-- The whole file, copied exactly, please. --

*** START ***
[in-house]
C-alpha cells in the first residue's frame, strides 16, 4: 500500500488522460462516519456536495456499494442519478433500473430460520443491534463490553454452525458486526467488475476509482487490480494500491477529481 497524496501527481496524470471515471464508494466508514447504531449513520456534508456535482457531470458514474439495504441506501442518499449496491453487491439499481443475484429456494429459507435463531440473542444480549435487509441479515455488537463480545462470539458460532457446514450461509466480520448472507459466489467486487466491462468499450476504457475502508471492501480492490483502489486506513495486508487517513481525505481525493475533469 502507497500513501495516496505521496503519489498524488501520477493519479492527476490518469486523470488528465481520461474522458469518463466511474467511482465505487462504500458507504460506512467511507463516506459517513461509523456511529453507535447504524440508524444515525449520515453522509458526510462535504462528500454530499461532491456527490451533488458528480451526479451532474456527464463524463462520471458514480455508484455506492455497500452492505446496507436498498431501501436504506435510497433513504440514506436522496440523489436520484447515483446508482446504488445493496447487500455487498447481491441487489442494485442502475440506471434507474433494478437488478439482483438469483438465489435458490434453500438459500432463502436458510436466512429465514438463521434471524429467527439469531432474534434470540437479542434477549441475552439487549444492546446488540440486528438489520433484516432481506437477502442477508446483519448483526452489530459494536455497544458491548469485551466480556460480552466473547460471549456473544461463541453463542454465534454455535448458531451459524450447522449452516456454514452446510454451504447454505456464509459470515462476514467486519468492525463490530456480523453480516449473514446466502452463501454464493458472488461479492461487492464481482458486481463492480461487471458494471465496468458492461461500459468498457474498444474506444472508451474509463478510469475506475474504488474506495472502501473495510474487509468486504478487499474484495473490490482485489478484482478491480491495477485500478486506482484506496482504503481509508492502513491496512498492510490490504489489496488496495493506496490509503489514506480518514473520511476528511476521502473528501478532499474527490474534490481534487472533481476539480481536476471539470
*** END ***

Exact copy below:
[in-house]
C-alpha cells in the first residue's frame, strides 16, 4: 500500500488522460462516519456536495456499494442519478433500473430460520443491534463490553454452525458486526467488475476509482487490480494500491477529481 497524496501527481496524470471515471464508494466508514447504531449513520456534508456535482457531470458514474439495504441506501442518499449496491453487491439499481443475484429456494429459507435463531440473542444480549435487509441479515455488537463480545462470539458460532457446514450461509466480520448472507459466489467486487466491462468499450476504457475502508471492501480492490483502489486506513495486508487517513481525505481525493475533469 502507497500513501495516496505521496503519489498524488501520477493519479492527476490518469486523470488528465481520461474522458469518463466511474467511482465505487462504500458507504460506512467511507463516506459517513461509523456511529453507535447504524440508524444515525449520515453522509458526510462535504462528500454530499461532491456527490451533488458528480451526479451532474456527464463524463462520471458514480455508484455506492455497500452492505446496507436498498431501501436504506435510497433513504440514506436522496440523489436520484447515483446508482446504488445493496447487500455487498447481491441487489442494485442502475440506471434507474433494478437488478439482483438469483438465489435458490434453500438459500432463502436458510436466512429465514438463521434471524429467527439469531432474534434470540437479542434477549441475552439487549444492546446488540440486528438489520433484516432481506437477502442477508446483519448483526452489530459494536455497544458491548469485551466480556460480552466473547460471549456473544461463541453463542454465534454455535448458531451459524450447522449452516456454514452446510454451504447454505456464509459470515462476514467486519468492525463490530456480523453480516449473514446466502452463501454464493458472488461479492461487492464481482458486481463492480461487471458494471465496468458492461461500459468498457474498444474506444472508451474509463478510469475506475474504488474506495472502501473495510474487509468486504478487499474484495473490490482485489478484482478491480491495477485500478486506482484506496482504503481509508492502513491496512498492510490490504489489496488496495493506496490509503489514506480518514473520511476528511476521502473528501478532499474527490474534490481534487472533481476539480481536476471539470